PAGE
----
Austal will boost training opportunities for women in WA, by increasing its female intake.
The shipbuilder is seeking to hire 45 new female apprentices in 2019, as part of its hire of 260 extra workers in the state.
Premier Mark McGowan and Education Minister Sue Ellery have welcomed Austal’s bid to boost female representation on Thursday, touring Austal’s Henderson facilities and speaking with female workers.
Once hired, apprentices are mentored by senior trades staff, supervising them and supporting their transition into the Austal team.
Austal, which is the world’s largest aluminium shipbuilder, currently runs a Pink Ship Program that aims to increase female participation in its workforce across every department from 12 per cent to at least 20 per cent.
The program is encouraging more women to join the traditionally male dominant industry through more flexible working arrangements.
The company uses a critical mass approach, hiring women to create substantial change.
It comes ahead of International Women’s Day on Friday.
Mr McGowan said it is important to “recognise the valuable contribution women make every day in our lives,” and Austal’s commitment to implementing the skills of women into the workforce.
“Austal is committed to increasing women representation in the workforce abd encouraging a positive cultural change across an industry that has been traditionally male dominated.”
“With 260 local jobs on offer at the Henderson facility, now is the time to ensure WA workers have the skills to access the opportunities in the defence and shipbuilding industries.”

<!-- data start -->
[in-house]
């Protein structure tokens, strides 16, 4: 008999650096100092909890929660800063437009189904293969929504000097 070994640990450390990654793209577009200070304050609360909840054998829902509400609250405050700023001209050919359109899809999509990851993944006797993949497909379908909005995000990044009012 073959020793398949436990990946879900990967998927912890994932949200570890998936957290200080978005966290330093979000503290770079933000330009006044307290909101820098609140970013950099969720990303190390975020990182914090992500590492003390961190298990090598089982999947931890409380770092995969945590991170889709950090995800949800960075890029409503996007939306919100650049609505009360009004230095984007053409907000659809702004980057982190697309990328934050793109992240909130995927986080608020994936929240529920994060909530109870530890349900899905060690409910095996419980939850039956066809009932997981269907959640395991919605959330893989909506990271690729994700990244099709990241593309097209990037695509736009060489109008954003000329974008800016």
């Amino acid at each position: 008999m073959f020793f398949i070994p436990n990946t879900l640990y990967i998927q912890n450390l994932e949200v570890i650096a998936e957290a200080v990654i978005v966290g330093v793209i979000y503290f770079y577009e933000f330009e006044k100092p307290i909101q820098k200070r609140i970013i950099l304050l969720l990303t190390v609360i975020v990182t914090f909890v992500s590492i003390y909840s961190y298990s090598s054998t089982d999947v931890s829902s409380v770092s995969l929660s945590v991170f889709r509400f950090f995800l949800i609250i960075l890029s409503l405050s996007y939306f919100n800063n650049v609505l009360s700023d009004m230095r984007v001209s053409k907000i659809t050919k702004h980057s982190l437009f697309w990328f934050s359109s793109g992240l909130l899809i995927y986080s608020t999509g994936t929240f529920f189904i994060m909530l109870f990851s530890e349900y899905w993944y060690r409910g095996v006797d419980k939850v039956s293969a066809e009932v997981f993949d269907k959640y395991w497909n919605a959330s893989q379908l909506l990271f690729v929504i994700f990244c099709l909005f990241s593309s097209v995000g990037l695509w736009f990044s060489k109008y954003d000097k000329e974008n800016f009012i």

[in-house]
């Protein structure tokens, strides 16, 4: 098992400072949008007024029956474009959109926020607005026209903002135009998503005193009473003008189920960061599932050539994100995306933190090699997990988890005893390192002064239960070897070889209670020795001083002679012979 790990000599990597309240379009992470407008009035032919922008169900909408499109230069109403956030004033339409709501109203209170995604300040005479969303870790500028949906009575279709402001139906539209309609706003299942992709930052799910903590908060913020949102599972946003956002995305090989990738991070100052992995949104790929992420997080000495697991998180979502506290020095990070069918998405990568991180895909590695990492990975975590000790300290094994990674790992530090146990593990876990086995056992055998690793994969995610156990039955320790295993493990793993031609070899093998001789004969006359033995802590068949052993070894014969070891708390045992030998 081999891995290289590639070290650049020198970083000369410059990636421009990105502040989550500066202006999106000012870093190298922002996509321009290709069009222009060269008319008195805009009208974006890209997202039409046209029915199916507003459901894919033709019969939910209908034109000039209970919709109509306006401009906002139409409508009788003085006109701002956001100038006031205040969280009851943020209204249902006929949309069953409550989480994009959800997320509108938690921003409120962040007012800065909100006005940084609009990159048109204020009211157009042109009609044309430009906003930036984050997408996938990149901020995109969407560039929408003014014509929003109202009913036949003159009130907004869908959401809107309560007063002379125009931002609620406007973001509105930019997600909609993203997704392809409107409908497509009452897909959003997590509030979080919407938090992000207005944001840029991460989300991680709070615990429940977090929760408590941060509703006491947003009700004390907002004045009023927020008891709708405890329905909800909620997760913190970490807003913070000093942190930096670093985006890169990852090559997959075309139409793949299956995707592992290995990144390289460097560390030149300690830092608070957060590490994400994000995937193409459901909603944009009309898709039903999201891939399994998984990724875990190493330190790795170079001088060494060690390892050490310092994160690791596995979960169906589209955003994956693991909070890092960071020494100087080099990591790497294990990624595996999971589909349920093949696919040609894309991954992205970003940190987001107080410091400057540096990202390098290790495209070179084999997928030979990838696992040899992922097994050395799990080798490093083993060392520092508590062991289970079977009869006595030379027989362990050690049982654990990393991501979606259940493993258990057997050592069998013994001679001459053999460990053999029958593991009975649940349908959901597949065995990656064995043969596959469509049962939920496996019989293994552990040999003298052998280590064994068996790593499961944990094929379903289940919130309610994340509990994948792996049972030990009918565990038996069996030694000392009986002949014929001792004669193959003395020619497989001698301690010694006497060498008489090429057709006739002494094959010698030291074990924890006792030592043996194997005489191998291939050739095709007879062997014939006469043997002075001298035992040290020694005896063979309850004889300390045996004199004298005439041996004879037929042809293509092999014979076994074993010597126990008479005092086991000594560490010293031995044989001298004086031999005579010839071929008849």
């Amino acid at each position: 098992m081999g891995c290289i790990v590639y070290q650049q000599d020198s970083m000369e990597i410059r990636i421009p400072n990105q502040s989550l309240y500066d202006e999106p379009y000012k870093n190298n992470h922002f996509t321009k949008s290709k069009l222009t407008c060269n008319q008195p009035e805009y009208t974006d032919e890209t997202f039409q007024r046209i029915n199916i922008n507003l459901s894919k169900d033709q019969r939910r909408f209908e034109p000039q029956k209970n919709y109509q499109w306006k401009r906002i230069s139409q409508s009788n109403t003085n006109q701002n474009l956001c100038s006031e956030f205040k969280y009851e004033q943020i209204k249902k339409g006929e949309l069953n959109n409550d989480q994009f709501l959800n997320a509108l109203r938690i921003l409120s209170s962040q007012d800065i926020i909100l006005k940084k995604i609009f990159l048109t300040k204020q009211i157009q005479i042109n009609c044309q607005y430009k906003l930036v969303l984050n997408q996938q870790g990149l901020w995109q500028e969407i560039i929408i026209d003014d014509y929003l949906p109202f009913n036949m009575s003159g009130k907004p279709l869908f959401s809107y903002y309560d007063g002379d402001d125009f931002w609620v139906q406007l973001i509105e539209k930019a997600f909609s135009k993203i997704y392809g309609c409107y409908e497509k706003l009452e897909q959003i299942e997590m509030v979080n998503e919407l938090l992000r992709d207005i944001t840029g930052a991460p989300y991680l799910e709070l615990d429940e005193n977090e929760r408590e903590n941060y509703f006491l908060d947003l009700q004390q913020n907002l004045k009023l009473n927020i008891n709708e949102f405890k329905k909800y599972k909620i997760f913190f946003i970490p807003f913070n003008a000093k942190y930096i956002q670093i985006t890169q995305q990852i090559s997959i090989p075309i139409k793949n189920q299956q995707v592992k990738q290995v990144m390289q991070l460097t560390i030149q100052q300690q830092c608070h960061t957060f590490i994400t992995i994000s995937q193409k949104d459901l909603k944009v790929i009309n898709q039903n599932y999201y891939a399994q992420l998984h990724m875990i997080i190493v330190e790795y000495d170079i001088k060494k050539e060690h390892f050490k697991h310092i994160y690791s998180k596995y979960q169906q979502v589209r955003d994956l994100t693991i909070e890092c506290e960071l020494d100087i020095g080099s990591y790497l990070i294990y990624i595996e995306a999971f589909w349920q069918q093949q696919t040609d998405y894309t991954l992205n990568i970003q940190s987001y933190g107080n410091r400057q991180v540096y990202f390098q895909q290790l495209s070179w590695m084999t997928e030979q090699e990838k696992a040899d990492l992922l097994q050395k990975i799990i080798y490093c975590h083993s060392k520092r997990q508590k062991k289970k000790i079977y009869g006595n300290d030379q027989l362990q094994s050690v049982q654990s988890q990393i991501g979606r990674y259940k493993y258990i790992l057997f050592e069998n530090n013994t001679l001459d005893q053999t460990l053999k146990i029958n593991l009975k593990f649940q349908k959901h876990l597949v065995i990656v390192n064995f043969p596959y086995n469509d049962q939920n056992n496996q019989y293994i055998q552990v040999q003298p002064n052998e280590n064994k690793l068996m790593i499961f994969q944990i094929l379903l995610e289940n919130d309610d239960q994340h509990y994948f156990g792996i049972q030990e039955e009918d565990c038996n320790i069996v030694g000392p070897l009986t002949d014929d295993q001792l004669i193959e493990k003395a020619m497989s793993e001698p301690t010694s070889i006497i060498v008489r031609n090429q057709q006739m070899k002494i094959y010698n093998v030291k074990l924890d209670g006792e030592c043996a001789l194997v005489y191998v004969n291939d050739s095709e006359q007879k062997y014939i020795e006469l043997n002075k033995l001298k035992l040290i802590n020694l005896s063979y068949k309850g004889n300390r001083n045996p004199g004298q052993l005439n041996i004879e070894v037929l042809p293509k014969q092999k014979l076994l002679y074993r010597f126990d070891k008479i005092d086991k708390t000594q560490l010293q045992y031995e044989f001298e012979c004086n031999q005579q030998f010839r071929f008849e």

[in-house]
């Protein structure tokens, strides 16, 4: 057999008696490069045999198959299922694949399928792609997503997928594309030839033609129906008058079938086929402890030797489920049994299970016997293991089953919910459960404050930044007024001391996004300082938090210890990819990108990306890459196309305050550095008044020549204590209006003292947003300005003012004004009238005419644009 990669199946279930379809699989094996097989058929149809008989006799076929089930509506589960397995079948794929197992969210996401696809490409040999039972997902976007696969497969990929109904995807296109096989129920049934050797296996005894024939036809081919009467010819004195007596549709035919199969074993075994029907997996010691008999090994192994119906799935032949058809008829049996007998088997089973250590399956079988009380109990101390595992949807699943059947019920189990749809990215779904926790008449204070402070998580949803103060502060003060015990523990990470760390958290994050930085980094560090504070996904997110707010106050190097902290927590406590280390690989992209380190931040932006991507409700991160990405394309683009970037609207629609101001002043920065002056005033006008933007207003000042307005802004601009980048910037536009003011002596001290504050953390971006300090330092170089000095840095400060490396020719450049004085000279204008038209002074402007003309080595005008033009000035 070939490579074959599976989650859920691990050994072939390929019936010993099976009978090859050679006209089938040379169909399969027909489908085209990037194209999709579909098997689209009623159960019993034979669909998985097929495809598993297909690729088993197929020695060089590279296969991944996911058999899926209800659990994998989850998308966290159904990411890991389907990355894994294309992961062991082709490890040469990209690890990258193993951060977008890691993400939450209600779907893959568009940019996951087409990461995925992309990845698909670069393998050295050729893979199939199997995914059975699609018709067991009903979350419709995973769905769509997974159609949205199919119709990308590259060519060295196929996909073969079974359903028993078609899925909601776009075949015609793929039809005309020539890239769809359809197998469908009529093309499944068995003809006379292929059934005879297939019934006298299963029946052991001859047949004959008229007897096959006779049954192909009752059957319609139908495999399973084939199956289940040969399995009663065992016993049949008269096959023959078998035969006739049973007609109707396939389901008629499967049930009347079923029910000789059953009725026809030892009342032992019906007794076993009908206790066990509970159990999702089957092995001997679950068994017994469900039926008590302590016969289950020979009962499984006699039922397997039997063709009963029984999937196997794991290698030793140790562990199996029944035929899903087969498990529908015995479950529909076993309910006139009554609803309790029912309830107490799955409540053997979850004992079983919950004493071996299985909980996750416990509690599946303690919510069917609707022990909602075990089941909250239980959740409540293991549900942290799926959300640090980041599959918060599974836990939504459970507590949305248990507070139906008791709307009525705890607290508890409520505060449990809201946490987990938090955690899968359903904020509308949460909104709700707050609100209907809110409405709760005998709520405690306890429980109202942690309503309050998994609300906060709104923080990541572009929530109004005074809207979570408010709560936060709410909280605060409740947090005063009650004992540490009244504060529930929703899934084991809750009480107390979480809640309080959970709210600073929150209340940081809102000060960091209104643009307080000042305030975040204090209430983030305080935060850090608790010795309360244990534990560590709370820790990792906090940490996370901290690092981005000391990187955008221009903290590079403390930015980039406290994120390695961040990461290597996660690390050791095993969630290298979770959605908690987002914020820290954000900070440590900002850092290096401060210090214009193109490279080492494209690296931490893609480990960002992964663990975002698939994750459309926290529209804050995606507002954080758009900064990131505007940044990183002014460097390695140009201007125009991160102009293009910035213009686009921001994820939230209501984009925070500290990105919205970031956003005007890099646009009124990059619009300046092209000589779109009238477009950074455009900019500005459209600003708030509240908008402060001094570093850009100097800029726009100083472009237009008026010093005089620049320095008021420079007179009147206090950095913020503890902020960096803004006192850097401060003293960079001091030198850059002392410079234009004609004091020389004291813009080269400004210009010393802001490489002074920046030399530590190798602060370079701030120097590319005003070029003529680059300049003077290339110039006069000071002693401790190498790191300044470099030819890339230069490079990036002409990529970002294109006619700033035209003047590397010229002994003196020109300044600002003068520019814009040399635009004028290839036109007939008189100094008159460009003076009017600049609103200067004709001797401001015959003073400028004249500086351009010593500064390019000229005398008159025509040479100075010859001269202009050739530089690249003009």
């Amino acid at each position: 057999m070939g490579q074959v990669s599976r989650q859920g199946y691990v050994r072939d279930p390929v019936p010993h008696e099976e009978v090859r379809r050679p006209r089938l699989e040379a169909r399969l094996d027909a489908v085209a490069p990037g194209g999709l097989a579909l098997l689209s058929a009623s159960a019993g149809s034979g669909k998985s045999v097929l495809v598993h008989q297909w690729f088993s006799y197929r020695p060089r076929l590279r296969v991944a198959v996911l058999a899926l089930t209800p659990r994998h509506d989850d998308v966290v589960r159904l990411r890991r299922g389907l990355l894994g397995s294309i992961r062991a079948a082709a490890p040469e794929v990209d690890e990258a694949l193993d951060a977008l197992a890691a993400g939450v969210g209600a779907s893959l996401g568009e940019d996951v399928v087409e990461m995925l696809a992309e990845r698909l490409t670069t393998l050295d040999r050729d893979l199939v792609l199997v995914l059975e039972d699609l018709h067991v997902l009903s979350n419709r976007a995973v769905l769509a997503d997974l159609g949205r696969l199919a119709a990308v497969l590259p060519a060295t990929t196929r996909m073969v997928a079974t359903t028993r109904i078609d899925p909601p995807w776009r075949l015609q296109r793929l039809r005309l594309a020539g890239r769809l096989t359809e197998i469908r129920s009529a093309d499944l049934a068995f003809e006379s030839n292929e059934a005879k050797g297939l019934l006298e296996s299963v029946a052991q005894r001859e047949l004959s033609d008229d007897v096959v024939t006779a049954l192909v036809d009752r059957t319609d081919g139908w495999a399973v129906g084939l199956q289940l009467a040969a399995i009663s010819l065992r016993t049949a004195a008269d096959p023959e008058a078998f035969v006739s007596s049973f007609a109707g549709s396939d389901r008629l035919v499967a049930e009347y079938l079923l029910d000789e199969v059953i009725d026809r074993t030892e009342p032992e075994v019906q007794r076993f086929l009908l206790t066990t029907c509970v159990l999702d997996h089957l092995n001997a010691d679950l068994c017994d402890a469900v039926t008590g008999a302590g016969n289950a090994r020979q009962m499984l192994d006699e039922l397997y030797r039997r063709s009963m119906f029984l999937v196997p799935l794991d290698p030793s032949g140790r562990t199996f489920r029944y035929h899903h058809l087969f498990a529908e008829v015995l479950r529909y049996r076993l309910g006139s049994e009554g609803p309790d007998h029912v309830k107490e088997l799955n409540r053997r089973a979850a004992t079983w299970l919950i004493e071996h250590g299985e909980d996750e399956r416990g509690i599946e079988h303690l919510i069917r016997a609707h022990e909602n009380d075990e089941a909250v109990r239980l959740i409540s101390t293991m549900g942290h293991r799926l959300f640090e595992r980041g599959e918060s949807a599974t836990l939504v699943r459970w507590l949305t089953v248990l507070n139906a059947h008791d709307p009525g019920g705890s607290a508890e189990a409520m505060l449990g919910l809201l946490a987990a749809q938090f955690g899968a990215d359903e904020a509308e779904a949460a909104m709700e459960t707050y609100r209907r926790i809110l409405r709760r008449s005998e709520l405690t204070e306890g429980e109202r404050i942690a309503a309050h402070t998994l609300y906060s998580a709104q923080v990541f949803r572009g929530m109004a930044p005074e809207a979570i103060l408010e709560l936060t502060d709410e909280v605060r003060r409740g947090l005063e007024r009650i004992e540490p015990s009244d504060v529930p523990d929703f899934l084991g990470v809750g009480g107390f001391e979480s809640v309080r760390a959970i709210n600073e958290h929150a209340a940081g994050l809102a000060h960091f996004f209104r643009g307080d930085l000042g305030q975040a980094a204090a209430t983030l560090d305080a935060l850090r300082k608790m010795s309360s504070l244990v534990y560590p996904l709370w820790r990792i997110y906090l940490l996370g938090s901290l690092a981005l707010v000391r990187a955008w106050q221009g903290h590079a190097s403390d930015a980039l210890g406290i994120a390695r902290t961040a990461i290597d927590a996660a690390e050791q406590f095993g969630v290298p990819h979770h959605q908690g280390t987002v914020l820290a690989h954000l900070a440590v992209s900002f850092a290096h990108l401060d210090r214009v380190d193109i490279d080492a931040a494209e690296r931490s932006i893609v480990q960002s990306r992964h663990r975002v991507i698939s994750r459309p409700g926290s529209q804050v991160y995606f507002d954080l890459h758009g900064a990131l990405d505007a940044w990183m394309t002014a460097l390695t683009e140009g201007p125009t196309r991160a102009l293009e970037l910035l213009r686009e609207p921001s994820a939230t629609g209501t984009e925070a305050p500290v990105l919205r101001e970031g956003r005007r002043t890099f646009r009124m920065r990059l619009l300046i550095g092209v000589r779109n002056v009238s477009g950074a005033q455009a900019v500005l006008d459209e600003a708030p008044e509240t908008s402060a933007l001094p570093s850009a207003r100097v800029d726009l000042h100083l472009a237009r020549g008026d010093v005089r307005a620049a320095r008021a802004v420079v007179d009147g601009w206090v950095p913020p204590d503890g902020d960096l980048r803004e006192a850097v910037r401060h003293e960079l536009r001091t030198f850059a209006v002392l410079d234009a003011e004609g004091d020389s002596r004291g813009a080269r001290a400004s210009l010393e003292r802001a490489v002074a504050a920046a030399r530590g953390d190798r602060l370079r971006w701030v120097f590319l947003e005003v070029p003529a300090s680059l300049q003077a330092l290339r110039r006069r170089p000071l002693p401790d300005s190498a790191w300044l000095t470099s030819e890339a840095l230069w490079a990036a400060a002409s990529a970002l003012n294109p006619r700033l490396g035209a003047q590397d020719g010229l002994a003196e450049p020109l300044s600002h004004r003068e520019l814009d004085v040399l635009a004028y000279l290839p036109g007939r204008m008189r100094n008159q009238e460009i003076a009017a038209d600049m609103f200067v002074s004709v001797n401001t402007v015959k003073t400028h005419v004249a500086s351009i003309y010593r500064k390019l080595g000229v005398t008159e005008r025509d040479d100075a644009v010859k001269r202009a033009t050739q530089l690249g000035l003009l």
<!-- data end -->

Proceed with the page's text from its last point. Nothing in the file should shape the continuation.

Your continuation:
Ms Ellery said the government was committed to creating more training and job opportunities for women.
“Apprenticeships and traineeships are important for the ongoing growth and success of Western Australia, and this Government is providing incentives to organisations to employ women in non-traditional trades,” she said.
“We want to increase the number of female apprenticeships and traineeships, and I commend Austal for playing their part in encouraging more women into these industries.”
Women’s Interests Minister Simone McGurk said gender equality was a key factor to improving the economy.
“There is a strong correlation between the gender gap and economic performance. The business case for diversity is clear and well established,” Ms McGurk said.
“If we want to compete and flourish in a global economy and build communities that thrive, gender equality will be a key strategic advantage.”
“Targets and quotas deliver results for women’s representation, and I applaud Austal for their initiative and commitment to ensuring a prosperous future for Western Australian women.”